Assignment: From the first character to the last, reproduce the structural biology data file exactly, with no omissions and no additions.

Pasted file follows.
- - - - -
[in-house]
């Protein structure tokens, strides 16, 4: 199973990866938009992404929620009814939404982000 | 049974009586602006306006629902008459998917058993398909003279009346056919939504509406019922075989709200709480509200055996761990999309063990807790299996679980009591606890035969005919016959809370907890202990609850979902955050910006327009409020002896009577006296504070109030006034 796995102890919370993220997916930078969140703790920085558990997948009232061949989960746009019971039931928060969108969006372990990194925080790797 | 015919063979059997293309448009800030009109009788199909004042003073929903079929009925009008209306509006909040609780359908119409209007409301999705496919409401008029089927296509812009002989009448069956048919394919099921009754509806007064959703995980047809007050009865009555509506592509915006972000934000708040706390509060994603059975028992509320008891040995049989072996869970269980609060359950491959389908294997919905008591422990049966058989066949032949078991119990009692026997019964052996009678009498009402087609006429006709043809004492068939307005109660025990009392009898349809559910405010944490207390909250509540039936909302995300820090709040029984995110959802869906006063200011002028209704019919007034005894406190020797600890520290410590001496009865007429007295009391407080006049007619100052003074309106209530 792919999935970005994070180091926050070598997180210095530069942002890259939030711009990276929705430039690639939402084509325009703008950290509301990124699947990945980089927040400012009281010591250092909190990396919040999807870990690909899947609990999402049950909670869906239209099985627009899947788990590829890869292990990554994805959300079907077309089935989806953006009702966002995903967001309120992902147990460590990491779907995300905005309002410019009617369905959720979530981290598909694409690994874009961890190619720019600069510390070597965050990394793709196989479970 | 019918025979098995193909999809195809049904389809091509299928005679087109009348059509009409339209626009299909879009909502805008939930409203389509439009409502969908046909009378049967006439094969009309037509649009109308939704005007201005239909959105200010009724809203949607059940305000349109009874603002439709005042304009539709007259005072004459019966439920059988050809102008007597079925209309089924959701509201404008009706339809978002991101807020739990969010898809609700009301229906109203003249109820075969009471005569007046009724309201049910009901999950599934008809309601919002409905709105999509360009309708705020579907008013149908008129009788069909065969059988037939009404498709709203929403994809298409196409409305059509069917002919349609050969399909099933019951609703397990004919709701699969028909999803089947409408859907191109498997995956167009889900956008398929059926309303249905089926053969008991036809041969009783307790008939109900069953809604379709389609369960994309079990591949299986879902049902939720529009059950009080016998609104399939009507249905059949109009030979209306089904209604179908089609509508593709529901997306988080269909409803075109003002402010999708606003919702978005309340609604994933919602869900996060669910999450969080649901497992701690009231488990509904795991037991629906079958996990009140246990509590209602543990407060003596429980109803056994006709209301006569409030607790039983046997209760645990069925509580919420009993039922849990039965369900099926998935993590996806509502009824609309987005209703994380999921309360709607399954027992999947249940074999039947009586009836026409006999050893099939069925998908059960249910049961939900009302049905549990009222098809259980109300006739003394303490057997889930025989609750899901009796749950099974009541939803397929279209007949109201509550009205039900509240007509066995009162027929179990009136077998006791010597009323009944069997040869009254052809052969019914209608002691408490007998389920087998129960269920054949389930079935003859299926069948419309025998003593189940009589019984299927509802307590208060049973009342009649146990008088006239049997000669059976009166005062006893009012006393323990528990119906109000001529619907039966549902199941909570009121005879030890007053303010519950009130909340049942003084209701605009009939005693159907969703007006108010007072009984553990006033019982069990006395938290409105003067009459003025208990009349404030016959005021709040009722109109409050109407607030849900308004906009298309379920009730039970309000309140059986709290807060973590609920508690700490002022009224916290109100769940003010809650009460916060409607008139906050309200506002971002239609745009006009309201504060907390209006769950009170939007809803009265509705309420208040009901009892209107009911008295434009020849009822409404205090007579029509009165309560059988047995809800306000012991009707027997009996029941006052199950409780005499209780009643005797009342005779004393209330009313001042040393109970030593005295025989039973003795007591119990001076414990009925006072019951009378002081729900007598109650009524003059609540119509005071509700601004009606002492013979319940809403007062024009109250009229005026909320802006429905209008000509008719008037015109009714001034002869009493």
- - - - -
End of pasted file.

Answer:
[in-house]
């Protein structure tokens, strides 16, 4: 199973990866938009992404929620009814939404982000 | 049974009586602006306006629902008459998917058993398909003279009346056919939504509406019922075989709200709480509200055996761990999309063990807790299996679980009591606890035969005919016959809370907890202990609850979902955050910006327009409020002896009577006296504070109030006034 796995102890919370993220997916930078969140703790920085558990997948009232061949989960746009019971039931928060969108969006372990990194925080790797 | 015919063979059997293309448009800030009109009788199909004042003073929903079929009925009008209306509006909040609780359908119409209007409301999705496919409401008029089927296509812009002989009448069956048919394919099921009754509806007064959703995980047809007050009865009555509506592509915006972000934000708040706390509060994603059975028992509320008891040995049989072996869970269980609060359950491959389908294997919905008591422990049966058989066949032949078991119990009692026997019964052996009678009498009402087609006429006709043809004492068939307005109660025990009392009898349809559910405010944490207390909250509540039936909302995300820090709040029984995110959802869906006063200011002028209704019919007034005894406190020797600890520290410590001496009865007429007295009391407080006049007619100052003074309106209530 792919999935970005994070180091926050070598997180210095530069942002890259939030711009990276929705430039690639939402084509325009703008950290509301990124699947990945980089927040400012009281010591250092909190990396919040999807870990690909899947609990999402049950909670869906239209099985627009899947788990590829890869292990990554994805959300079907077309089935989806953006009702966002995903967001309120992902147990460590990491779907995300905005309002410019009617369905959720979530981290598909694409690994874009961890190619720019600069510390070597965050990394793709196989479970 | 019918025979098995193909999809195809049904389809091509299928005679087109009348059509009409339209626009299909879009909502805008939930409203389509439009409502969908046909009378049967006439094969009309037509649009109308939704005007201005239909959105200010009724809203949607059940305000349109009874603002439709005042304009539709007259005072004459019966439920059988050809102008007597079925209309089924959701509201404008009706339809978002991101807020739990969010898809609700009301229906109203003249109820075969009471005569007046009724309201049910009901999950599934008809309601919002409905709105999509360009309708705020579907008013149908008129009788069909065969059988037939009404498709709203929403994809298409196409409305059509069917002919349609050969399909099933019951609703397990004919709701699969028909999803089947409408859907191109498997995956167009889900956008398929059926309303249905089926053969008991036809041969009783307790008939109900069953809604379709389609369960994309079990591949299986879902049902939720529009059950009080016998609104399939009507249905059949109009030979209306089904209604179908089609509508593709529901997306988080269909409803075109003002402010999708606003919702978005309340609604994933919602869900996060669910999450969080649901497992701690009231488990509904795991037991629906079958996990009140246990509590209602543990407060003596429980109803056994006709209301006569409030607790039983046997209760645990069925509580919420009993039922849990039965369900099926998935993590996806509502009824609309987005209703994380999921309360709607399954027992999947249940074999039947009586009836026409006999050893099939069925998908059960249910049961939900009302049905549990009222098809259980109300006739003394303490057997889930025989609750899901009796749950099974009541939803397929279209007949109201509550009205039900509240007509066995009162027929179990009136077998006791010597009323009944069997040869009254052809052969019914209608002691408490007998389920087998129960269920054949389930079935003859299926069948419309025998003593189940009589019984299927509802307590208060049973009342009649146990008088006239049997000669059976009166005062006893009012006393323990528990119906109000001529619907039966549902199941909570009121005879030890007053303010519950009130909340049942003084209701605009009939005693159907969703007006108010007072009984553990006033019982069990006395938290409105003067009459003025208990009349404030016959005021709040009722109109409050109407607030849900308004906009298309379920009730039970309000309140059986709290807060973590609920508690700490002022009224916290109100769940003010809650009460916060409607008139906050309200506002971002239609745009006009309201504060907390209006769950009170939007809803009265509705309420208040009901009892209107009911008295434009020849009822409404205090007579029509009165309560059988047995809800306000012991009707027997009996029941006052199950409780005499209780009643005797009342005779004393209330009313001042040393109970030593005295025989039973003795007591119990001076414990009925006072019951009378002081729900007598109650009524003059609540119509005071509700601004009606002492013979319940809403007062024009109250009229005026909320802006429905209008000509008719008037015109009714001034002869009493």